Home > Themes > File : Drawing on traditions > Introduction
Drawing on traditions
Living, surviving, and never giving up!
by Marco Bacon (30/05/2013)
Pessamit, 1973. This story begins 40 years ago, after a routine medical exam given at the dispensary of an Innu community in the beautiful Côte-Nord region. The news was unexpected and devastating: like the weighted blade of a guillotine, falling at lightning speed between its wooden pillars, unimpeded by any obstacle in its path, not even my head. That's when the doctor told us, in a language I didn't understand, that I would soon have to leave my family, friends and community for a very long time. I felt the guillotine's effects once again, except that this time, it wasn't only my head that was severed from my body, it was my very soul that would be severed from the family unit. That seemed more horrible to me than losing my head.
Residential schools: Learning from our mistakes to build a healthier future together
by Arlene Laliberté (22/04/2013)
April 2013 marked the passage of the Truth and Reconciliation Committee of Canada in Montréal. Established in 2008 following the claims of former Residential School students, the Committee's purpose is to "turn the page" on past wrongs in order to "build a strong and healthy future". The fifth of eight national events, the Montréal event welcomed former Residential School students and their families to hear their testimonies in view of shedding light on their experiences and the repercussions on the victims' families.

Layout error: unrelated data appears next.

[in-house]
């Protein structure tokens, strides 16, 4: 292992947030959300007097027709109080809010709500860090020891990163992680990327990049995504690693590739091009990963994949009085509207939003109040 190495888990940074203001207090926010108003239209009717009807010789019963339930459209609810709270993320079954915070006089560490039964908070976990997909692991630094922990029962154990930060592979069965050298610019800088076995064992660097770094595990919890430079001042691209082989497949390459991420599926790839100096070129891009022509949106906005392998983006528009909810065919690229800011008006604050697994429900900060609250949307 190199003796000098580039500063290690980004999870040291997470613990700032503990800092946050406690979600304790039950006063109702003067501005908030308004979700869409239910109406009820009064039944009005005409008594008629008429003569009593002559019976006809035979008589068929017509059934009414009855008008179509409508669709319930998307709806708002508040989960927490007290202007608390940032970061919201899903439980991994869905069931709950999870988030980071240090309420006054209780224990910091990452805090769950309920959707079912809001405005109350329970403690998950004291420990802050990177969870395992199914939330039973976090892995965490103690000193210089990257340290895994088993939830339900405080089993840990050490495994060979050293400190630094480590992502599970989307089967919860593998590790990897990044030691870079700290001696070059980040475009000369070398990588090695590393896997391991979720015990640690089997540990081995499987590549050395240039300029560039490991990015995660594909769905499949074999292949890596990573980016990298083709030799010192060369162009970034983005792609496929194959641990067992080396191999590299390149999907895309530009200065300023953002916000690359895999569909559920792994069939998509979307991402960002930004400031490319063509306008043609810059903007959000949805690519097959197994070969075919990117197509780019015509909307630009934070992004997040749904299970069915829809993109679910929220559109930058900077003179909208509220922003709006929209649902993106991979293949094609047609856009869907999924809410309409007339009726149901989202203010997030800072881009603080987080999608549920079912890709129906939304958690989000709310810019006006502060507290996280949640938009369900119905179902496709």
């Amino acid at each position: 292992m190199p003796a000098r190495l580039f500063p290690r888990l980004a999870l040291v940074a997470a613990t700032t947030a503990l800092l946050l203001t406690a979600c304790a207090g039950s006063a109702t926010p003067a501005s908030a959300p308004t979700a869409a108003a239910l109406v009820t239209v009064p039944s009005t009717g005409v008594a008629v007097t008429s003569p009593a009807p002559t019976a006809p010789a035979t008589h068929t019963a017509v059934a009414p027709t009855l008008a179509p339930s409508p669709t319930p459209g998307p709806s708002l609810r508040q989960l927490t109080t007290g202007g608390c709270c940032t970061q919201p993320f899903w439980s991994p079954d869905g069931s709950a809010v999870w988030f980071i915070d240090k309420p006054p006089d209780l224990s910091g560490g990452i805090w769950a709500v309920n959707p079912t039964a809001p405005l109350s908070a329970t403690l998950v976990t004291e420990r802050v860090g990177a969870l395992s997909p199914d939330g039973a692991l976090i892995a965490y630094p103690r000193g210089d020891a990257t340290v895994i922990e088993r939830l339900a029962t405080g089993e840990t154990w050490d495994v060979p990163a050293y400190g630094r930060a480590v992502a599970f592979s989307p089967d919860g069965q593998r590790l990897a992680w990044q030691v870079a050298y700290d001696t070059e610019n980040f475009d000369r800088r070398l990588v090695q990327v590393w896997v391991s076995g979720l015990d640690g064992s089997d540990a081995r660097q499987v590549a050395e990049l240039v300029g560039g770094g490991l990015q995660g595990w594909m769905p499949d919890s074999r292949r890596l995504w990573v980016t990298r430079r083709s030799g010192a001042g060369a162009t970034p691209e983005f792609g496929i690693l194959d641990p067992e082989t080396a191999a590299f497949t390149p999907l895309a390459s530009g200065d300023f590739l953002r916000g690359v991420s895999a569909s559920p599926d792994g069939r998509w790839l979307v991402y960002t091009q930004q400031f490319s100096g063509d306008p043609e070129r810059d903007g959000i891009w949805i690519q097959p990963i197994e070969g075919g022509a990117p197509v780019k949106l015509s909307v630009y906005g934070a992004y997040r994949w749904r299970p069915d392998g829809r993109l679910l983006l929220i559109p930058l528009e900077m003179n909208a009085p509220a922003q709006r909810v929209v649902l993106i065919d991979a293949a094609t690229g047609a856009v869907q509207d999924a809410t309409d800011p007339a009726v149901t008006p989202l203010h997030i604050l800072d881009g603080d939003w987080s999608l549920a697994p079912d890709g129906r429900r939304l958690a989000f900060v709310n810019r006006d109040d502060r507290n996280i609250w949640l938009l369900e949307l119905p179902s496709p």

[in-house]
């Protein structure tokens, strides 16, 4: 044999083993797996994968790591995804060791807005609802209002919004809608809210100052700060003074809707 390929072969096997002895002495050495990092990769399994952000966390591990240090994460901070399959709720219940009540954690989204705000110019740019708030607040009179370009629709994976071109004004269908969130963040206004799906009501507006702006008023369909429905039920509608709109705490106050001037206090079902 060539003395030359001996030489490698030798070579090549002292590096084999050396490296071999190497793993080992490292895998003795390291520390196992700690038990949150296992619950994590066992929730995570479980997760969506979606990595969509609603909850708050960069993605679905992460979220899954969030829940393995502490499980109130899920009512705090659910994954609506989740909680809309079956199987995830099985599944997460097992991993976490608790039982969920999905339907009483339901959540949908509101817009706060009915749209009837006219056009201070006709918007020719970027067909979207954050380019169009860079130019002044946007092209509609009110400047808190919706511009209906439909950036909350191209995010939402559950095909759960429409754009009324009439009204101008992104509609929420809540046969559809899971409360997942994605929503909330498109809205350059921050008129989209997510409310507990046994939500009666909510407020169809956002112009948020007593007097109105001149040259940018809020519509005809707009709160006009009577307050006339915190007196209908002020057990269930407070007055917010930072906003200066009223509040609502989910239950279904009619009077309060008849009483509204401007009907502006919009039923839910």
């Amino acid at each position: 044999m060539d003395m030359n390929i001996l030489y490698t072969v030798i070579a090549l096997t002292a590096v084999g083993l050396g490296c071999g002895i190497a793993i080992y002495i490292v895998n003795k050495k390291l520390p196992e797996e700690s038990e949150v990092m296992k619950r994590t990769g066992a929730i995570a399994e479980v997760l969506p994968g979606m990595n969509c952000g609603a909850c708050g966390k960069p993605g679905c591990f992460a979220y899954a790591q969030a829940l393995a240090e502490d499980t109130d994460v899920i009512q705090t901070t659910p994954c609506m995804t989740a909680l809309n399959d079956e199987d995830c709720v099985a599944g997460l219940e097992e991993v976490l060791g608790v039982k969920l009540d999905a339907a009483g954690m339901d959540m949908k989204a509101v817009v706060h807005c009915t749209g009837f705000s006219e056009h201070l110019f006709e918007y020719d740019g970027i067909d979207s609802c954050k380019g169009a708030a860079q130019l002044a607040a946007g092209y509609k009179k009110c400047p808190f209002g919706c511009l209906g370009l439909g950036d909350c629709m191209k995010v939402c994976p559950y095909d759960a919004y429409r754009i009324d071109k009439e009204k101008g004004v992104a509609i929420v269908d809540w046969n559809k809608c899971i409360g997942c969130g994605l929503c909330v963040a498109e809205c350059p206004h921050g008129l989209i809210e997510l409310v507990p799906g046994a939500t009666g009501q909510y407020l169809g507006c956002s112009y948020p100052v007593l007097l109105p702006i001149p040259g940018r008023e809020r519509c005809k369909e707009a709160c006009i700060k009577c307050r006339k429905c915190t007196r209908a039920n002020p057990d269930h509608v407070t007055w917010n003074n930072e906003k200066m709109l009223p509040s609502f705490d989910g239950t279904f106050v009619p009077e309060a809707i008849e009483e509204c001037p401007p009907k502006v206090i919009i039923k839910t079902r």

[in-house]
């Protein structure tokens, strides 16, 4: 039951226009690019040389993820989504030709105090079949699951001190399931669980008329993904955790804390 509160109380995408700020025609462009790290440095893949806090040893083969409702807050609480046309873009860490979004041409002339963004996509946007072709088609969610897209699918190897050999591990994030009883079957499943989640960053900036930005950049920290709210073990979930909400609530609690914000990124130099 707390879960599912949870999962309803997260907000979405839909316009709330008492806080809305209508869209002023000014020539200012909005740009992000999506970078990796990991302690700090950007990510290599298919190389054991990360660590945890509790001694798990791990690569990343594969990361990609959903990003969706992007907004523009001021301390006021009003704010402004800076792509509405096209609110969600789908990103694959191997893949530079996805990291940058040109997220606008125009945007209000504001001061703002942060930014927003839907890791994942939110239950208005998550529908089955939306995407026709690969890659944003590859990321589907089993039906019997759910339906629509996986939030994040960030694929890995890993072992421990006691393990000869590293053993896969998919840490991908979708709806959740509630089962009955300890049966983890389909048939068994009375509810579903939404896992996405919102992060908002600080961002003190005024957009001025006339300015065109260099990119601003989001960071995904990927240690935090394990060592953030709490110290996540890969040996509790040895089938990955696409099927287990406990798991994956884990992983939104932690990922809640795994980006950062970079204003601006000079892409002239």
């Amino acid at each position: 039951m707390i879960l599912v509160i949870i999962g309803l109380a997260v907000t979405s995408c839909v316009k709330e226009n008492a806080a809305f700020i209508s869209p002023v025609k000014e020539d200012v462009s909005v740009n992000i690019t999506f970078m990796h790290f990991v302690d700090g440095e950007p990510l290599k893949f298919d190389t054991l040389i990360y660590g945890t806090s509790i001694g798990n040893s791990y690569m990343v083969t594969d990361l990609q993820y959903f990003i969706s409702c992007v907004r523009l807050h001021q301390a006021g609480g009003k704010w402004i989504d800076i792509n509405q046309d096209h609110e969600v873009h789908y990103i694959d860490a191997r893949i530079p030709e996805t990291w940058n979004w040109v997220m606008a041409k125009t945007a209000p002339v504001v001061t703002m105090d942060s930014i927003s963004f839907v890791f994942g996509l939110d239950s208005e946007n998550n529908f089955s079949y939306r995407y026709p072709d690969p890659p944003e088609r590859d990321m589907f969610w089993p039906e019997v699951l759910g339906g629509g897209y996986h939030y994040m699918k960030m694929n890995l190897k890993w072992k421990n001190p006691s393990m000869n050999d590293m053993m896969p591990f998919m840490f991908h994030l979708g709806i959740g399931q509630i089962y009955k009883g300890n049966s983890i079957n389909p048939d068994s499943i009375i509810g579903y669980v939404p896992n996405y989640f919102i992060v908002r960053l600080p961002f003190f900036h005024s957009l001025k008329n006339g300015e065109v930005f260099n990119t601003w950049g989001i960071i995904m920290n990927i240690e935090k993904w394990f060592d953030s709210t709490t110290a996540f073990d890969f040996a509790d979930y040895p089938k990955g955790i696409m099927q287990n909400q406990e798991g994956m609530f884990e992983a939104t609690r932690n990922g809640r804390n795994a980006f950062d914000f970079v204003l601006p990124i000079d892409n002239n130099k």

Community-based participatory research: A tool to support empowerment of Aboriginal people
by Arlene Laliberté and Georgia Vrakas (24/01/2012)
Indigenous people of Canada and elsewhere experience severe and systematic disempowerment with devastating health and social impacts. These are reflected in the staggering number of Aboriginal people in long-term care, such as drug and alcohol rehabilitation programs, mental health inpatient and forensic mental health units in the judiciary system.
Develop a mental health approach adapted to the Aboriginal population
by Arlene Laliberté (06/12/2010)
Mental health is the capacity of individuals and groups to interact with one another and the environment in ways that promote subjective well-being, optimal development and the use of cognitive, affective and relational abilities. This definition focuses on the fact that mental health is not limited to the absence of disease, but is a positive state.
Many Aboriginal peoples share this holistic and positive view of mental health. Moreover, the concept of wellness, disease and healing represent fundamental elements when discussing the identity of many Aboriginal groups, who place significant importance on family, group and community health.